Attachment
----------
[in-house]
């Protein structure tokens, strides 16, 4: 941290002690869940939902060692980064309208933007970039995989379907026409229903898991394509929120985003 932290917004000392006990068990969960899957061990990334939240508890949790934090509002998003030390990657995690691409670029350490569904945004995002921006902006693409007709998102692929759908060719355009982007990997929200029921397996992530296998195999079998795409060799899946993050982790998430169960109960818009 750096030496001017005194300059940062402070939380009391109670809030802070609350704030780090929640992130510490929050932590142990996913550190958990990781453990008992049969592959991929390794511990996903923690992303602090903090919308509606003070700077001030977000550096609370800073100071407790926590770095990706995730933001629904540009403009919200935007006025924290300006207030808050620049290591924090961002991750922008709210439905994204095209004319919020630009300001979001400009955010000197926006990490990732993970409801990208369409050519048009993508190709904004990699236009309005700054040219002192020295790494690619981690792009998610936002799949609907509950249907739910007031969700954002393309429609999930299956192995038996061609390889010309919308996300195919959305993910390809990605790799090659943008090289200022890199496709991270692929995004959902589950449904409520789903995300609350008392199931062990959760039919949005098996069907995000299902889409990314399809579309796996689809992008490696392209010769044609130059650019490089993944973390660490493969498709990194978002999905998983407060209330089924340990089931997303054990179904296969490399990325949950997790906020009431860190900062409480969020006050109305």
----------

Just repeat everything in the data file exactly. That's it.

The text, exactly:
[in-house]
């Protein structure tokens, strides 16, 4: 941290002690869940939902060692980064309208933007970039995989379907026409229903898991394509929120985003 932290917004000392006990068990969960899957061990990334939240508890949790934090509002998003030390990657995690691409670029350490569904945004995002921006902006693409007709998102692929759908060719355009982007990997929200029921397996992530296998195999079998795409060799899946993050982790998430169960109960818009 750096030496001017005194300059940062402070939380009391109670809030802070609350704030780090929640992130510490929050932590142990996913550190958990990781453990008992049969592959991929390794511990996903923690992303602090903090919308509606003070700077001030977000550096609370800073100071407790926590770095990706995730933001629904540009403009919200935007006025924290300006207030808050620049290591924090961002991750922008709210439905994204095209004319919020630009300001979001400009955010000197926006990490990732993970409801990208369409050519048009993508190709904004990699236009309005700054040219002192020295790494690619981690792009998610936002799949609907509950249907739910007031969700954002393309429609999930299956192995038996061609390889010309919308996300195919959305993910390809990605790799090659943008090289200022890199496709991270692929995004959902589950449904409520789903995300609350008392199931062990959760039919949005098996069907995000299902889409990314399809579309796996689809992008490696392209010769044609130059650019490089993944973390660490493969498709990194978002999905998983407060209330089924340990089931997303054990179904296969490399990325949950997790906020009431860190900062409480969020006050109305």